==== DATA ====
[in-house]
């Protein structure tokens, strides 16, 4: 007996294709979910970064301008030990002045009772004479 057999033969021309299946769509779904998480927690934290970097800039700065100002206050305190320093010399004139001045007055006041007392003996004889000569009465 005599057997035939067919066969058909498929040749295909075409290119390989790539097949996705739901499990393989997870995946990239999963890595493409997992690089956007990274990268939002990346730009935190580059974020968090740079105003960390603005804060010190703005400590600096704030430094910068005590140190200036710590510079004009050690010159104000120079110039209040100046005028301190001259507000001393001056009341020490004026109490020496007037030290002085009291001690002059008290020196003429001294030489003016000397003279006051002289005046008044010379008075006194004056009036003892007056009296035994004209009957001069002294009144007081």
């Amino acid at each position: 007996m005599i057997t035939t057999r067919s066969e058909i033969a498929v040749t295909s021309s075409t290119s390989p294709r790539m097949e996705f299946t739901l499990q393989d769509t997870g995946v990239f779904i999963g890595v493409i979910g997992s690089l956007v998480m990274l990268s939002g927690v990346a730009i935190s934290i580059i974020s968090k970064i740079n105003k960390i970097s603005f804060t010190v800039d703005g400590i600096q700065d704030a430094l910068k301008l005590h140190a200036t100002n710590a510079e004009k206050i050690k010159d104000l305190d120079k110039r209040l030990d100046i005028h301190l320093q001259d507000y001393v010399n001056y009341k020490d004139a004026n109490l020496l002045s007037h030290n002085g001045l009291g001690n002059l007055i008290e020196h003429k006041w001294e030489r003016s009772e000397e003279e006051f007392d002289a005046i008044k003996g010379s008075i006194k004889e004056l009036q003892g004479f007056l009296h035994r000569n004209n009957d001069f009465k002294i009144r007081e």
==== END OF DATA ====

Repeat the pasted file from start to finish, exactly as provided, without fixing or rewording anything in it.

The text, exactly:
[in-house]
């Protein structure tokens, strides 16, 4: 007996294709979910970064301008030990002045009772004479 057999033969021309299946769509779904998480927690934290970097800039700065100002206050305190320093010399004139001045007055006041007392003996004889000569009465 005599057997035939067919066969058909498929040749295909075409290119390989790539097949996705739901499990393989997870995946990239999963890595493409997992690089956007990274990268939002990346730009935190580059974020968090740079105003960390603005804060010190703005400590600096704030430094910068005590140190200036710590510079004009050690010159104000120079110039209040100046005028301190001259507000001393001056009341020490004026109490020496007037030290002085009291001690002059008290020196003429001294030489003016000397003279006051002289005046008044010379008075006194004056009036003892007056009296035994004209009957001069002294009144007081």
């Amino acid at each position: 007996m005599i057997t035939t057999r067919s066969e058909i033969a498929v040749t295909s021309s075409t290119s390989p294709r790539m097949e996705f299946t739901l499990q393989d769509t997870g995946v990239f779904i999963g890595v493409i979910g997992s690089l956007v998480m990274l990268s939002g927690v990346a730009i935190s934290i580059i974020s968090k970064i740079n105003k960390i970097s603005f804060t010190v800039d703005g400590i600096q700065d704030a430094l910068k301008l005590h140190a200036t100002n710590a510079e004009k206050i050690k010159d104000l305190d120079k110039r209040l030990d100046i005028h301190l320093q001259d507000y001393v010399n001056y009341k020490d004139a004026n109490l020496l002045s007037h030290n002085g001045l009291g001690n002059l007055i008290e020196h003429k006041w001294e030489r003016s009772e000397e003279e006051f007392d002289a005046i008044k003996g010379s008075i006194k004889e004056l009036q003892g004479f007056l009296h035994r000569n004209n009957d001069f009465k002294i009144r007081e």